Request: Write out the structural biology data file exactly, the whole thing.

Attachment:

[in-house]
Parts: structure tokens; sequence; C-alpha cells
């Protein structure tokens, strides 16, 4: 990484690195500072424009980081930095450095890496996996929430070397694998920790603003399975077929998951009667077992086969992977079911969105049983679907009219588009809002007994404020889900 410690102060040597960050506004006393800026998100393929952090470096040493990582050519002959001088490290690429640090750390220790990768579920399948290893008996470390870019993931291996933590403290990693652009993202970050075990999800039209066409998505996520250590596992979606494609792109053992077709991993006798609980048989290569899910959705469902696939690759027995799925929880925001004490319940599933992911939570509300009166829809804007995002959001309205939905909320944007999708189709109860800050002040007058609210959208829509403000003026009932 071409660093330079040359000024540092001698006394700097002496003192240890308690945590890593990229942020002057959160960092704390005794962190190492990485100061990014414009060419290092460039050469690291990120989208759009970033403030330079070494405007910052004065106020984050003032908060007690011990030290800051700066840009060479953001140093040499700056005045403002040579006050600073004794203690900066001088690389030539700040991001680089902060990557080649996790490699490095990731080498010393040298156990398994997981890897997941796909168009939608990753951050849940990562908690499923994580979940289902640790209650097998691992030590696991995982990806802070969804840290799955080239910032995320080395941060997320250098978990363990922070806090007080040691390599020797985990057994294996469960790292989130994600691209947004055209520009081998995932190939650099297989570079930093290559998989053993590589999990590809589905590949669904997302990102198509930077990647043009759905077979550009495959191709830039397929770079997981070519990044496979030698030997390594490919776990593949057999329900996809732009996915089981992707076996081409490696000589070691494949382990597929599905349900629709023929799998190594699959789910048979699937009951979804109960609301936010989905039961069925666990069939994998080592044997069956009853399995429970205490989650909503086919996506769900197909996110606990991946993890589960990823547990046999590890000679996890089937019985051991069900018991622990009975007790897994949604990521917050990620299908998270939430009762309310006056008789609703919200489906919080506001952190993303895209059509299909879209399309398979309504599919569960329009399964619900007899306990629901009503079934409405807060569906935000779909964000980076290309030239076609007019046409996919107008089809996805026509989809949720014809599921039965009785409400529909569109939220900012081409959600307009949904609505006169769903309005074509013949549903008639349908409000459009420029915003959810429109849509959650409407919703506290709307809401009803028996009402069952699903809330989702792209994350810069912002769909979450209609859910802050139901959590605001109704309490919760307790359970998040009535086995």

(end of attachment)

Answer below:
[in-house]
Parts: structure tokens; sequence; C-alpha cells
């Protein structure tokens, strides 16, 4: 990484690195500072424009980081930095450095890496996996929430070397694998920790603003399975077929998951009667077992086969992977079911969105049983679907009219588009809002007994404020889900 410690102060040597960050506004006393800026998100393929952090470096040493990582050519002959001088490290690429640090750390220790990768579920399948290893008996470390870019993931291996933590403290990693652009993202970050075990999800039209066409998505996520250590596992979606494609792109053992077709991993006798609980048989290569899910959705469902696939690759027995799925929880925001004490319940599933992911939570509300009166829809804007995002959001309205939905909320944007999708189709109860800050002040007058609210959208829509403000003026009932 071409660093330079040359000024540092001698006394700097002496003192240890308690945590890593990229942020002057959160960092704390005794962190190492990485100061990014414009060419290092460039050469690291990120989208759009970033403030330079070494405007910052004065106020984050003032908060007690011990030290800051700066840009060479953001140093040499700056005045403002040579006050600073004794203690900066001088690389030539700040991001680089902060990557080649996790490699490095990731080498010393040298156990398994997981890897997941796909168009939608990753951050849940990562908690499923994580979940289902640790209650097998691992030590696991995982990806802070969804840290799955080239910032995320080395941060997320250098978990363990922070806090007080040691390599020797985990057994294996469960790292989130994600691209947004055209520009081998995932190939650099297989570079930093290559998989053993590589999990590809589905590949669904997302990102198509930077990647043009759905077979550009495959191709830039397929770079997981070519990044496979030698030997390594490919776990593949057999329900996809732009996915089981992707076996081409490696000589070691494949382990597929599905349900629709023929799998190594699959789910048979699937009951979804109960609301936010989905039961069925666990069939994998080592044997069956009853399995429970205490989650909503086919996506769900197909996110606990991946993890589960990823547990046999590890000679996890089937019985051991069900018991622990009975007790897994949604990521917050990620299908998270939430009762309310006056008789609703919200489906919080506001952190993303895209059509299909879209399309398979309504599919569960329009399964619900007899306990629901009503079934409405807060569906935000779909964000980076290309030239076609007019046409996919107008089809996805026509989809949720014809599921039965009785409400529909569109939220900012081409959600307009949904609505006169769903309005074509013949549903008639349908409000459009420029915003959810429109849509959650409407919703506290709307809401009803028996009402069952699903809330989702792209994350810069912002769909979450209609859910802050139901959590605001109704309490919760307790359970998040009535086995």